“With this redesign, we are folding our elementary school age features previously on PBS KIDS GO! into a single PBSKids.org destination designed to appeal to all kids 2-8,” said Melissa Mills, Associate Director of PBS Kids Public Relations and Social Media. Since the former PBS Kids Go site was retired, all content from lives at PBS Kids but Bishop “wanted to provide different ages with distinct experiences through the same site.”
The new site allows for the youngest PBS fans to find content they love quickly and easily. Large thumbnail images in the video section makes it easy to find full episodes or segments featuring favorite characters whereas in the games section, the similar layout contains 6 games at the top where kids can either flip through to find the things they want to play or search by topic.
Where can ages 6-8 find favorite content that formerly lived on PBS Kids Go? It’s been integrated into the bottom part of the site. The depth of content they’re used to can be located on the right side of the PBSKids.org homepage. While preschoolers tend to be overwhelmed with content, focus group proved to Bishop and his team that “older kids like to feel overwhelmed. They like to navigate by games” and sort by topics. The site also highlights harder games, targeting kids who are looking for an extra challenge.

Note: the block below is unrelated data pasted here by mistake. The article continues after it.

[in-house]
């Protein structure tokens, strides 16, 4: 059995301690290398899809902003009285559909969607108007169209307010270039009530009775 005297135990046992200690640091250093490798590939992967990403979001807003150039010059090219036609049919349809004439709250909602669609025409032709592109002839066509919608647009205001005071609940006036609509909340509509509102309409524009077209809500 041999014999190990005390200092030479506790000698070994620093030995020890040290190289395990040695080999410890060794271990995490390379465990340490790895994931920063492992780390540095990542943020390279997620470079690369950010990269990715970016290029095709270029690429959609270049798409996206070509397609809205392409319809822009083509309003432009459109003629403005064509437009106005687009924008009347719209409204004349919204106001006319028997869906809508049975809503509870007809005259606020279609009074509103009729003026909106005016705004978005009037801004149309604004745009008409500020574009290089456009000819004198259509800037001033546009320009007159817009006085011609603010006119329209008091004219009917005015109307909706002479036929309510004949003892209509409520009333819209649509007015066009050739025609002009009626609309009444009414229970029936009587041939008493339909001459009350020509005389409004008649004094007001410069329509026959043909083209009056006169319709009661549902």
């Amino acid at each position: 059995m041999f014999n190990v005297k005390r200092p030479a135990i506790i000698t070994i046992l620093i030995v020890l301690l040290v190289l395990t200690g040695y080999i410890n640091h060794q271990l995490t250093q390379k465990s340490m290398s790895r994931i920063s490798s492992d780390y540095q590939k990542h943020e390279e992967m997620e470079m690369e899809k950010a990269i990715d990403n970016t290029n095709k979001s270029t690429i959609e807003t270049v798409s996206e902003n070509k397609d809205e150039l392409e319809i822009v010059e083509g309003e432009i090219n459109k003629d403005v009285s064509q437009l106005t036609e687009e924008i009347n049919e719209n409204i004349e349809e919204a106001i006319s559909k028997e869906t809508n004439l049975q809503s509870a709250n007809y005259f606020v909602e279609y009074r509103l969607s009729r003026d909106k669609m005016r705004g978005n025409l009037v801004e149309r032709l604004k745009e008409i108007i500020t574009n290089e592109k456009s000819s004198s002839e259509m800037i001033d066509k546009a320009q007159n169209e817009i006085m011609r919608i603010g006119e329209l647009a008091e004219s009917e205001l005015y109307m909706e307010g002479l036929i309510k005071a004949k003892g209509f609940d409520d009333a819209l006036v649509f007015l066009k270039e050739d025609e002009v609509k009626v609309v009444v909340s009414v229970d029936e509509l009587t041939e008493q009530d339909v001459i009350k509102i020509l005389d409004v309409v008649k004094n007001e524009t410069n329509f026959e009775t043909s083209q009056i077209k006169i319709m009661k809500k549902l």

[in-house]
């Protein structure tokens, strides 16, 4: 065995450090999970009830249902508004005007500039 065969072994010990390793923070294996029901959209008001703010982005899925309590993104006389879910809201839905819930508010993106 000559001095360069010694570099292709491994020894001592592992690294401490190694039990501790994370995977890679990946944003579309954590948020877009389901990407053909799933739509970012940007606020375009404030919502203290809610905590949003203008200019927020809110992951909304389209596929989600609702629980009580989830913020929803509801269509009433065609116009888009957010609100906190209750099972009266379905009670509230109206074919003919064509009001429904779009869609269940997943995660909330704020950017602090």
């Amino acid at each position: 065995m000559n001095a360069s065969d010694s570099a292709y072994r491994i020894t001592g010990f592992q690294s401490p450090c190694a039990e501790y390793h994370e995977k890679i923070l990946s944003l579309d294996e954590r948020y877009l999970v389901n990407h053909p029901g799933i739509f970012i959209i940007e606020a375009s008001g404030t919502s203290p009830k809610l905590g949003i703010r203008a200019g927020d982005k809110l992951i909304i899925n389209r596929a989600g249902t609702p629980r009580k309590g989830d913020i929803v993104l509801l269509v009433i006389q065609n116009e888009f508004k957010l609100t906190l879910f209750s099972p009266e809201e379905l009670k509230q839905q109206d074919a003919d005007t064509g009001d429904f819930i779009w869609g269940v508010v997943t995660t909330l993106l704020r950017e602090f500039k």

All the changes at PBSKids.org also means more information for parents. While the educational value might not have been apparent before, PBS has integrated a Parents Bar at the top of the site to tie in content from other parts of the site and learning objectives. Now when children play a game featuring Peg+Cat, Daniel Tiger, or any of the other popular PBS characters, parents see get a targeted message about other content from PBS such as resources, things to do and tips for families on the go on the Parents Bar. Video content now features information about the clip such as the name of show, name of clip, length, and goals like language, literacy, social and emotional development.